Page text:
Zuma to answer questions NOW!

2015-04-12 15:00

Multimedia   ·   User Galleries   ·   News in Pictures Send us your pictures  ·  Send us your stories

President Jacob Zuma and members of his Cabinet face having to take questions on the spot without scripted answers in Parliament if new proposed rules are adopted.

The technical committee, which is reviewing the rules of the National Assembly, wants Zuma and members of his executive to answer off-the-cuff questions from the floor, saying this will strengthen accountability and improve the competence of the executive.

The committee proposed this week that questions without notice be given further consideration by the Rules Committee – which will take the final decision on the matter.

The proposed rule would mean an hour or 90 minutes of a plenary session of the assembly being set aside every three months for questions without notice to a minister, the deputy president or the president.

This could also be useful for asking questions that are constituency based and it would contribute to a more vibrant and relevant parliament. Members should also be in a position to ask difficult questions, said a proposal of the sub-committee, which met for three days this week.

The committee also proposes that the questions be of a broad political nature and be relevant to the responsibilities of the minister.

“The benefit is that the ministers will start to sit down with their officials and say: what are the issues affecting my department at the moment, what kind of questions can I expect,” said committee adviser Kasper Hahndiek, who is an expert on parliamentary rules.

“The minister through this process makes a greater effort to be aware of the issues affecting that ministry at any time. That’s the situation in the Britain, where the prime minister answers questions without notice,” he added.

The proposed rule is not new. It existed before but was disused from 1995 when Nelson Mandela was the president of the republic.

Parliament’s official line for discontinuing the rule originally was a consideration in the National Assembly for Madiba’s age, resolving “not to subject him to that kind of rudimentary scrutiny”.

The executive at that time was also new to government and it was decided that it could not be expected to know issues off-the-cuff.

This week, however, an senior ANC MP revealed that the decision to discontinue the rule was in fact to “contain” the president.

ANC MP Nyami Booi, who has been in Parliament since 1994, related how Mandela had responded to an unscripted question on the execution of Nigerian writer and activist Ken Saro-Wiwa in a “haywire” manner and this led to the deterioration of the relationship between South African and Nigeria.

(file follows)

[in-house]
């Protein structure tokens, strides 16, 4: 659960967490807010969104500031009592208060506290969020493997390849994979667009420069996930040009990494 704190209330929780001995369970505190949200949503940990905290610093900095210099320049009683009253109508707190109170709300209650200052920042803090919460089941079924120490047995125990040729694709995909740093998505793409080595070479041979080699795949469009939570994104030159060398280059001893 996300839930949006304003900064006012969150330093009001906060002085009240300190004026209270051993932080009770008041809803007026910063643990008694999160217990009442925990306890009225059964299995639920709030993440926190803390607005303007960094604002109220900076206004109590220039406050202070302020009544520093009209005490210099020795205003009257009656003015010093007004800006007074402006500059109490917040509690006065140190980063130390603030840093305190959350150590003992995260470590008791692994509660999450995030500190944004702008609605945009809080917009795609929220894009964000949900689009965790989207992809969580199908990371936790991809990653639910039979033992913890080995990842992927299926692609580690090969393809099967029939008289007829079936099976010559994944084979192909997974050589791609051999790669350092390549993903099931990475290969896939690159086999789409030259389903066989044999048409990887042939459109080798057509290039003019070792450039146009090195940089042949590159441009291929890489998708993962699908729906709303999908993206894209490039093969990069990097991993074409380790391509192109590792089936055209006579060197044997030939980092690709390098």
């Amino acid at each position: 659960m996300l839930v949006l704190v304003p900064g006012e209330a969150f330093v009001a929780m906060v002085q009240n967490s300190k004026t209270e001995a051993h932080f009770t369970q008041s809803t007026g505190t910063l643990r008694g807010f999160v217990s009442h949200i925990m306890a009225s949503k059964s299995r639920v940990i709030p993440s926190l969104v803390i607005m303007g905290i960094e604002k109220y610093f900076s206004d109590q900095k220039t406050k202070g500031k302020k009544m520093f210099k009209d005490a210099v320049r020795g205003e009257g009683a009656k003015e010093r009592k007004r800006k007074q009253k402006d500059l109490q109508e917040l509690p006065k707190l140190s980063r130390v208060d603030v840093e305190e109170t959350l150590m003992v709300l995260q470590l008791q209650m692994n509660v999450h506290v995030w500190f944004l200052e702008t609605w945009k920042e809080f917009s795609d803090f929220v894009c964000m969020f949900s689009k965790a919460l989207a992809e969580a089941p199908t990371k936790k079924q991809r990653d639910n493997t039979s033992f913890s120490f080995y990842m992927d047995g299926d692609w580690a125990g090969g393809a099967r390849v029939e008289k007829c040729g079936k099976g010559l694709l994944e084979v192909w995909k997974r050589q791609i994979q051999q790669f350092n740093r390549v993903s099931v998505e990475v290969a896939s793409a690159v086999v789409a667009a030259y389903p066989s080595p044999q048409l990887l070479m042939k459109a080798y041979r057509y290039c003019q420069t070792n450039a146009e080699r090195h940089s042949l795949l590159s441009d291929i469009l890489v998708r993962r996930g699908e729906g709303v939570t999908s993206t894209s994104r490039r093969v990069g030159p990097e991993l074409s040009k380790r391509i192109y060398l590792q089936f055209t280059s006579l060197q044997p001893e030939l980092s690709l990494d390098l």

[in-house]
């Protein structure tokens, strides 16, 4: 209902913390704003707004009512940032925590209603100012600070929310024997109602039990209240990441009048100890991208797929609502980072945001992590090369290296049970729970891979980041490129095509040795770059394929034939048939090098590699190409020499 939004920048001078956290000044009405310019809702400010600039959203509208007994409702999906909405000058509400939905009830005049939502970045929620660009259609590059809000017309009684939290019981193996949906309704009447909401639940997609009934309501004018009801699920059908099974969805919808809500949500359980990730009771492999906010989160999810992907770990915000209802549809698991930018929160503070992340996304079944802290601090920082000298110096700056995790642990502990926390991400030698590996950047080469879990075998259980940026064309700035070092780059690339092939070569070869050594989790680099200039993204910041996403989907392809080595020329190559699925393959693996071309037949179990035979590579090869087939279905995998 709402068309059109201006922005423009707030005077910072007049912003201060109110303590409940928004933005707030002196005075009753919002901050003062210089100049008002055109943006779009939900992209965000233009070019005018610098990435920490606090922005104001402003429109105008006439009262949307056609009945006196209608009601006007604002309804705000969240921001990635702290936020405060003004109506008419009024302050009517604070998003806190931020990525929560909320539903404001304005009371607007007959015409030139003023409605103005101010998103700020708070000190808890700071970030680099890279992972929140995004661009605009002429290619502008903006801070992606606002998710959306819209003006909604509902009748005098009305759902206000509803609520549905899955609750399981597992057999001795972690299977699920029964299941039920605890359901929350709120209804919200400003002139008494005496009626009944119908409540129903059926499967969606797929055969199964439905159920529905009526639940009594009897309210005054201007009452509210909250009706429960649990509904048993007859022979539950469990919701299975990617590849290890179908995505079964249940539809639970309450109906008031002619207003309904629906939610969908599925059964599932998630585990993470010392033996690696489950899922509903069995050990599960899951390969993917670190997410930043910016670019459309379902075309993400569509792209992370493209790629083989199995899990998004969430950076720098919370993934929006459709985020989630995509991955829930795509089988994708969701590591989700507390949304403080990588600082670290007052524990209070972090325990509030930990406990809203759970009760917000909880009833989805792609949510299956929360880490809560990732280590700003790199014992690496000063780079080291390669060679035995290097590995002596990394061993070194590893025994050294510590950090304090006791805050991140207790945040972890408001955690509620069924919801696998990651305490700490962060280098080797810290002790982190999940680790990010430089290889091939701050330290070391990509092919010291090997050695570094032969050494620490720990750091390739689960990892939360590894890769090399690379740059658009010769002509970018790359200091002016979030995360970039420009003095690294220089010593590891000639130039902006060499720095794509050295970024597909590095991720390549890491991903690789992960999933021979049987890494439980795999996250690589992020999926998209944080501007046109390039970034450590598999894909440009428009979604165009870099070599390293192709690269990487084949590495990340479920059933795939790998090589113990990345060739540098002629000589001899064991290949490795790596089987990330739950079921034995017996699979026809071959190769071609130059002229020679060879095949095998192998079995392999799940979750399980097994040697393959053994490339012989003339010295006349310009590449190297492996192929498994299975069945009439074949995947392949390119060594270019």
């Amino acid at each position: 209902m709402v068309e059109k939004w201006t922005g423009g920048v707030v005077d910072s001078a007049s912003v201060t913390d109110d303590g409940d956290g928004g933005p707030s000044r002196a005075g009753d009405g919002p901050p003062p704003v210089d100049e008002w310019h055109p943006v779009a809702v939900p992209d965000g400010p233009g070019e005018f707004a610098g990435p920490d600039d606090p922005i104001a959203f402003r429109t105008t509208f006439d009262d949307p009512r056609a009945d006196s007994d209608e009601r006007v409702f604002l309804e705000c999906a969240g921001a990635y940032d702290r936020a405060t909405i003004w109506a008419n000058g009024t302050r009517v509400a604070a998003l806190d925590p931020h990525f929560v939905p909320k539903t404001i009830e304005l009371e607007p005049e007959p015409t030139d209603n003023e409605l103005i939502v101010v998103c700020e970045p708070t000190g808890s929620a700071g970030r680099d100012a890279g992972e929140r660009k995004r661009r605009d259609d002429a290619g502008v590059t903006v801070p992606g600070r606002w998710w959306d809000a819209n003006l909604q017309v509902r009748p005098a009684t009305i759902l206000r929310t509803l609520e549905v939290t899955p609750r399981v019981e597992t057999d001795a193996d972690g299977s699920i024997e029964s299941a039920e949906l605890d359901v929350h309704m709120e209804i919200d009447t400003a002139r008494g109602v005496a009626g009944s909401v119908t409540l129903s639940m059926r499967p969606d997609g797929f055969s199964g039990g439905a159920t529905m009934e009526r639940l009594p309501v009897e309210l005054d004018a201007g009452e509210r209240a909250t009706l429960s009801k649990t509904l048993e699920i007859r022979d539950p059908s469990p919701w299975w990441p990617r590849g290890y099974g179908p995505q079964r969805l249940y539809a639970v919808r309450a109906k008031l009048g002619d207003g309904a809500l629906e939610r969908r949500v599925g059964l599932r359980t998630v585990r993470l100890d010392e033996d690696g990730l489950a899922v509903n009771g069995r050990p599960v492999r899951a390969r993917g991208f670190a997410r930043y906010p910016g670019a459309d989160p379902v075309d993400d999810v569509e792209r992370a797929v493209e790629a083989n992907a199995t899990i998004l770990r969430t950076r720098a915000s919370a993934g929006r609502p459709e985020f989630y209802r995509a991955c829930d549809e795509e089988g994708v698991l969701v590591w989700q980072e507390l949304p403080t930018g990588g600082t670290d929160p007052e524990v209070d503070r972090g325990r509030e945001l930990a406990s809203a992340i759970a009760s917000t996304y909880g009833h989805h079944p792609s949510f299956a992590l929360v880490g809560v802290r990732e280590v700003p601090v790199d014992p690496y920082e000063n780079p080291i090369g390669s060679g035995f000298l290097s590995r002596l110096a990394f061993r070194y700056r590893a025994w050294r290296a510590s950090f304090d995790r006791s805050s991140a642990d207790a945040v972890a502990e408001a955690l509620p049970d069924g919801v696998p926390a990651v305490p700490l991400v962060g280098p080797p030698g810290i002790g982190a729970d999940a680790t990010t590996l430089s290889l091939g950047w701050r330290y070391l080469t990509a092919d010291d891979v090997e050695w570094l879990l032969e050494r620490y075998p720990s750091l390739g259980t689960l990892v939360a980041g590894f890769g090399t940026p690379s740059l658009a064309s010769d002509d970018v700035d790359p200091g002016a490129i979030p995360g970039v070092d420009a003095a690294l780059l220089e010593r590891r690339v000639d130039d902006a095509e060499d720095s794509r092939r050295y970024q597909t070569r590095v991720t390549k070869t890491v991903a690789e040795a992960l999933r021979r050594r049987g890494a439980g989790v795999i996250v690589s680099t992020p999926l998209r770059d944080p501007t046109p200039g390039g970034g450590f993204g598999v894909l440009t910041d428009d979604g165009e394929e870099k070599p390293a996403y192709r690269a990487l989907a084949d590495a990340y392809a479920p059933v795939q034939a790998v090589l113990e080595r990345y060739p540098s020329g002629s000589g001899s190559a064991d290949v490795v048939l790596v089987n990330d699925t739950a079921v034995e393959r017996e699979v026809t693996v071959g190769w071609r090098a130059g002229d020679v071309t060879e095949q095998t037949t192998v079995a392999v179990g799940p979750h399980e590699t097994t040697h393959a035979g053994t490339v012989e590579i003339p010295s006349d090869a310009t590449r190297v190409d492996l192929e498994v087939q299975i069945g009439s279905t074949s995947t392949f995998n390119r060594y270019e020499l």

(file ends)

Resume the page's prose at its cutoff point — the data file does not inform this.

“That is the truth. From then on, the ANC decided to change the rules and stop presidents from answering questions in that manner,” he added.

This week, Booi went against his ANC comrades in the sub-committee and supported the return of the practice.

“It’s a bit tricky but it is something MPs should apply their minds to,” Booi said, before adding that “the politics of keeping the proposal are quite relevant.

“The reality is that we are dealing with human beings, activist politicians, and they are supposed to know what is going on in the society.

“Let’s not run human beings by a string, because they are ministers, where we write down everything for them,” he added.

Other ANC MPs in the sub-committee, Lemias Mashile and Richard Mdakane were not as open to the proposed rule.

Mashile registered his “serious reservations” about it, saying it may not help Parliament to try to test the knowledge of specific officials on the spot and it may, in fact, defeat the objective as answers may not be of as good a quality as expected by MPs and their constituencies.

The DA disagreed.

“A minister should never be in a position where she or he is caught off-guard,” said DA MP Natasha Mazzone. She said ministers should be familiar with their portfolios to such an extent that no question should could catch them off-guard.

The EFF’s Mbuyiseni Ndlozi, who presented a submission on behalf of his party, described the proposal as “very progressive”, saying it would provide for the possibility of authentic conversations where leadership was demonstrated.

The committee is planning to submit the overhauled rulebook to the rules committee for approval in two weeks’ time.

Join the conversation!

24.com encourages commentary submitted via MyNews24. Contributions of 200 words or more will be considered for publication.

We reserve editorial discretion to decide what will be published.
Read our comments policy for guidelines on contributions.

24.com publishes all comments posted on articles provided that they adhere to our Comments Policy. Should you wish to report a comment for editorial review, please do so by clicking the 'Report Comment' button to the right of each comment.

Comment on this story
Comments have been closed for this article.

Inside News24

Traffic Alerts
There are new stories on the homepage. Click here to see them.


Create Profile

Creating your profile will enable you to submit photos and stories to get published on News24.

Please provide a username for your profile page:

This username must be unique, cannot be edited and will be used in the URL to your profile page across the entire 24.com network.


Location Settings

News24 allows you to edit the display of certain components based on a location. If you wish to personalise the page based on your preferences, please select a location for each component and click "Submit" in order for the changes to take affect.

Facebook Sign-In

Hi News addict,

Join the News24 Community to be involved in breaking the news.

Log in with Facebook to comment and personalise news, weather and listings.